Fratelli Mon 02-May-16 19:40:51

Just say you won't be having visitors for X amount of weeks and apply that to everybody, UK or abroad. We did and felt a lot less pressured. We actually were ready for visitors really soon which was nice. However, I wouldn't have been ready to host for a while. Good luck with everything

Julia2016 Mon 02-May-16 19:40:51

One thing I regret when I had dd was trying to please people, entertain, keep others happy. Next time I am not getting out of my pjs and everyone can call if they want but I won't be making an effort.

Mind yourself and your newborn, it's hard, it's tiring and emotional.

ollieplimsoles Mon 02-May-16 19:43:35

Op, take it from me, you will be so emotional and hormonal you may well throw them all out of your house. I know I did.

Think about it this way, these first few days with your pfb are days you will not get back. Ive read too many threads on here from new mums saying they feel really upset that their memories of their child's first days at home are dominated by pushy, annoying relatives. Don't let this be you.

Put a stop to this at once, they don't have to come the minute the baby arrives. You wont want this, trust me.

scandichick Mon 02-May-16 19:48:21

First of all, I agree with all the others - this just won't be a pleasant experience with a newborn, and you'll be at your most vulnerable after giving birth. It's OK to upset your parents - it's better than upsetting a woman who just had a baby.

This might be the time for your husband to do a Duolingo course in your language, to get some basics. Are you planning on using your language with the baby, so it becomes bilingual? It'll be easier if he has some notion of what you're saying. Being the translator is exhausting, can DH and your parents use Google Translate to communicate? Not perfect but something at least. I'm kind of hoping you're not Greek here...

Another thing - you're not advised to put the baby in its own room until after six months, so you might have a bit more space than you thought initially. Maybe your parents could stay with you, and siblings in the b&b?

BusyCee Mon 02-May-16 19:50:06

Totally agree with PPs. Having a newborn can be a big change and you will need your space - or them to allow you to stay in bed for a fortnight while they cook, shop, clean, leave you alone until you decide you want to socialise.

I felt AMAZING after DC1, and welcomed everyone into the house. After DC2 I felt horrendous and tired and hideous and just wanted to take to my bed. DH invited a teenage cousin to stay when DC2 was 10 days old. It was fucking awful and I still can't quite forgive him (DH, or the aunt who, having had two children herself, allowed her teenage son to come and stay on the say so of my DH, without thinking it may be a ridiculous and selfish idea). Dc3 I felt amazing again, but this time stayed in my PJs for a fortnight and ate cake. It was bliss. I really enjoyed my time with my baby, letting my body heal and get the feeding sorted.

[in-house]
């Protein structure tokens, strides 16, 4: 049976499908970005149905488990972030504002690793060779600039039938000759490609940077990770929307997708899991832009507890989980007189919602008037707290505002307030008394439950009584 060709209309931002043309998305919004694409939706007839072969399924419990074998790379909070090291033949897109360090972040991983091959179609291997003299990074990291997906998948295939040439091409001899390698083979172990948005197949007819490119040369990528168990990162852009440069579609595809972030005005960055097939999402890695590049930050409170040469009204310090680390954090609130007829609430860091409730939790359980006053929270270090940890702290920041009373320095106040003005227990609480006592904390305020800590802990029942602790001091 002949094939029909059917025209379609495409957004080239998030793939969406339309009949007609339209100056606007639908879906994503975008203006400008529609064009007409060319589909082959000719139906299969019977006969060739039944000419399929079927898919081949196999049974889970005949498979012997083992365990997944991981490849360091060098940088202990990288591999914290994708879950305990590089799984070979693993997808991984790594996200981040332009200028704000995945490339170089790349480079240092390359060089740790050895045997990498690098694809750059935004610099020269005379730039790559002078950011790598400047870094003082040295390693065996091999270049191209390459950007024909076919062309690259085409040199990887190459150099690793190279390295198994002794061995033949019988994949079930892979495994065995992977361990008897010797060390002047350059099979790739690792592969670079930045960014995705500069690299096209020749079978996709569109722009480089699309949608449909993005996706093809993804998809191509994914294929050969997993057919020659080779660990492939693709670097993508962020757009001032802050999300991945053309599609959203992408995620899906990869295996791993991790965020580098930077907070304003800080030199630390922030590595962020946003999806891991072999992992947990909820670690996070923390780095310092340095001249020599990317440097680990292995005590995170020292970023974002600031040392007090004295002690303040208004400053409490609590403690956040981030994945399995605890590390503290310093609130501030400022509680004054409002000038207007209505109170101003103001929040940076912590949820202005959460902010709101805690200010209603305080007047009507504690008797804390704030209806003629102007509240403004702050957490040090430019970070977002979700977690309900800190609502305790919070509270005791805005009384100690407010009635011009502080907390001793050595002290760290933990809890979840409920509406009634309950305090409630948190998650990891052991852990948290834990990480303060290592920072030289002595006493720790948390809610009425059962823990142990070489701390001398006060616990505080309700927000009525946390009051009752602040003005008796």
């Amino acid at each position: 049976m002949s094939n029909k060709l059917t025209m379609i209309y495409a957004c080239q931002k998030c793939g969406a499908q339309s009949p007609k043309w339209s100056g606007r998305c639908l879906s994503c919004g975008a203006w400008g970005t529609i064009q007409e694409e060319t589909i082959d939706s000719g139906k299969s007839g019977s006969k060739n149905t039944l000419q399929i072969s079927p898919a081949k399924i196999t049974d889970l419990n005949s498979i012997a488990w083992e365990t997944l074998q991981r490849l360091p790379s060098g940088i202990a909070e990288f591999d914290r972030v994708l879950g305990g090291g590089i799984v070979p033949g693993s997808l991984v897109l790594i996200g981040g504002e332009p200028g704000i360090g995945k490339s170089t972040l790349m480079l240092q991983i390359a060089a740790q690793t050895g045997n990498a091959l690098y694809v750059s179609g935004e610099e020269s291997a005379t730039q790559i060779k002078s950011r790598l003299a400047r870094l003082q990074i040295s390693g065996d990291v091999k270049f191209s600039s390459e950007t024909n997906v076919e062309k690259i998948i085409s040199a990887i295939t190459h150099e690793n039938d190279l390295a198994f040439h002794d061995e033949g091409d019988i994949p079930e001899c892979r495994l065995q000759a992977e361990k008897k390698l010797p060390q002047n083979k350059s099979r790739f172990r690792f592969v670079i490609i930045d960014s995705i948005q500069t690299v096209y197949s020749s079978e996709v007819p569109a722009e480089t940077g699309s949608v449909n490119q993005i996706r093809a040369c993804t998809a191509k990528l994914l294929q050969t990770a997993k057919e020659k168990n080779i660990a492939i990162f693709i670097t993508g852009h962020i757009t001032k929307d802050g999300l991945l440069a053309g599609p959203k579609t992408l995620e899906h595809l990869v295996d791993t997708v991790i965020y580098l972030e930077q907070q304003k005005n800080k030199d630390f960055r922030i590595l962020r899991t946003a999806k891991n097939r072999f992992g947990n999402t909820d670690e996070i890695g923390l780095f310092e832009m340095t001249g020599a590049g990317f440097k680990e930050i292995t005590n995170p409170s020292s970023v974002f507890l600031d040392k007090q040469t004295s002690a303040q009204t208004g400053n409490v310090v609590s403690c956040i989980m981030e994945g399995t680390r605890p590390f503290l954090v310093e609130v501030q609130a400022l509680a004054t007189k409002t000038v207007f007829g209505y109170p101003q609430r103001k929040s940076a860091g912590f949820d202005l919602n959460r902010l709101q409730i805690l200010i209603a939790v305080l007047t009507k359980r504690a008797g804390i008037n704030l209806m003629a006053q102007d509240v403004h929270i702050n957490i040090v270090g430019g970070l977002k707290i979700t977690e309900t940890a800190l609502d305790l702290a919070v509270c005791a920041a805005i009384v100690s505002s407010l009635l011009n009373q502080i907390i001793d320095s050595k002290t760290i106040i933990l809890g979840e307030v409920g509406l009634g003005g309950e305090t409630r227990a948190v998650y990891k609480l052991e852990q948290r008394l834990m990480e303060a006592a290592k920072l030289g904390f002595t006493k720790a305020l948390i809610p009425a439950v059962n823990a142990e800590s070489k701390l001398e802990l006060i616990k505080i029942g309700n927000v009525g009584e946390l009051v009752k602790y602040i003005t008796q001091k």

So. Ask them to stay in a hotel for a shorter visit or Skype until you're confident you're ready to have a house full. The situation has changed. Everyone needs to adapt. Not just you and your baby.

DeadGood Mon 02-May-16 19:51:04

YANBU at all. People above have put it much better than me.
As for how to broach it, I think you need to be really brazen and upfront. Just tell them factually what will be happening. Get on the phone and say something like, "let's talk about you guys coming over when the baby's born. It'll work for us to have you here from [X - X weeks/months old]. Would you prefer to stay at this B&B or that hotel? Oh, no, we really won't have space for anyone here." I know it's easier said than done but please don't allow those precious early days and weeks to be ruined.

ollieplimsoles Mon 02-May-16 19:52:52

Breastfeeding can also be stressful and very tiring. Having too many people around you might make you feel pressured and more stressed. Visitors can sometimes offer unwanted advice and opinions and that is not what you need when you are trying to get the hang of feeding.

agatha45 Mon 02-May-16 19:58:40

Maybe wait and see how you feel after the baby is born? I was just longing for my family (all abroad) to meet our baby and was on the phone to my mother Very frequently. Your mother probably wants to come and help and take care of her baby (you) and doesn't expect entertainment or to be "hosted"...

babba2014 Mon 02-May-16 19:59:44

I guess the nursery won't really be used anyway as baby will be with you? But I'd use it as an excuse to say parents only. I think having mum and dad around will be a huge help anyway and you'll be busy feeding or trying to get sleep that you won't have time for translating. Just make sure you know your boundaries and they follow. Sleep when baby sleeps. Eat when you can. Tell your parents what they could do to help so they're not just hanging around. Your OH will probably be tired too so having spare hands would be good whilst you and oh just recharge your batteries. It can work. Tell the rest to come when you're feeling stronger.

Oriunda Mon 02-May-16 20:00:49